Sunday, December 8, 2013

Rudimentary Radio Tales

This is another excerpt from Screen Saver.  The wires again lead inevitably to a blinding flash.

“Wires coming out the back of radios” was a recurring theme of my early memories. Usually they also involved some sort of catastrophe.

There was the transistor radio I built. I had experienced, starting not long after the atomic attack several entertaining, educational and even successful encounters with various versions of the famous old time crystal set. I had also experienced one highly unsuccessful, and expensive, attempt to follow the directions in some “Popular, Something or Other” magazine for building a one transistor radio.

One of the components from the failed one transistor radio project took me to the pinnacle of crystal set building. That component was an extremely low voltage variable capacitor. If you had ever ripped open an old time radio, or had one smashed to the floor before your very eyes, you would have recalled seeing a thing that looked like a pair of interleaving three quarter (one quarter was missing) metal circles. Coming out of the center of the circles would have been a shaft and prior to ripping open or decomposing the radio you would have found a knob on that shaft on the front panel of the radio. This was the tuning device.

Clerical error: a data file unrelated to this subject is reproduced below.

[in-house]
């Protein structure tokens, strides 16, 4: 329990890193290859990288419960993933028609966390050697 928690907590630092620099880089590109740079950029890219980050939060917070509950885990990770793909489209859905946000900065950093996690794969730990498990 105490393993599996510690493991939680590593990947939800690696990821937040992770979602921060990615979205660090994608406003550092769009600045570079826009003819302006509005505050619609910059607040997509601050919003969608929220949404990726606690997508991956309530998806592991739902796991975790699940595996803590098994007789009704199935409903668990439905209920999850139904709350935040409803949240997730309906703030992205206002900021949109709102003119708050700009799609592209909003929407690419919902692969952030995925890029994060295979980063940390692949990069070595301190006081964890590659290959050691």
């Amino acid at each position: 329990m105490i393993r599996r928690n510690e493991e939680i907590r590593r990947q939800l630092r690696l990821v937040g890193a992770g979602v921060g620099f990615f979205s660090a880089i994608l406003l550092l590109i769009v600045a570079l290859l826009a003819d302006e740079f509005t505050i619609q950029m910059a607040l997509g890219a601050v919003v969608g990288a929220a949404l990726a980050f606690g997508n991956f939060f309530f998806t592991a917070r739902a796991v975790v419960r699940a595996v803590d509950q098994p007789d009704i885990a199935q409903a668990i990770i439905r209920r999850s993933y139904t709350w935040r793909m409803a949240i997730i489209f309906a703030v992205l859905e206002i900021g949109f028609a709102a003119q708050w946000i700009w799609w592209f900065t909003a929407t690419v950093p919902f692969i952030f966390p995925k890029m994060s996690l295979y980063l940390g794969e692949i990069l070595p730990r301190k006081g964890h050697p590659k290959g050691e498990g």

The one from my failed one transistor radio had looked exactly like the one described, including a little shaft for a knob. But it wasn’t possible to see the circles of interleaving plates; they were beautifully enclosed in a case of thin white plastic. And rather than being the size of a carton of butter it had been more the size of four quarters piled on top of one another. Of course the case was square. Once the one transistor project had been declared a complete failure I had disposed of most of the components, but I hadn’t been able to bear to dispose of that beautiful little variable capacitor, although I had no earthly use for it.

So I continued working with my crystal sets. The crystal set was how I became a rock and roll fan. On my set I was able to get several stations. This was before cheap or even affordable transistor radios, so kids didn’t usually have real radios. My crystal set had filled that void.

The important station I that could get was KPOJ. Starting at 8 or 9 in the evening a local disk jockey named Dick Novak opened “The Rhythm Room” for all of us, mostly kids out there listening. The broadcast was a remote from Amato’s Supper Club, a Portland attempt at a nightclub. He played songs, and people who were at Amato’s for dinner, drinks and the show came to talk to him and the whole thing was magical; or so it had seemed to me. So the crystal set had become my closest friend. I was still in transition to humanity.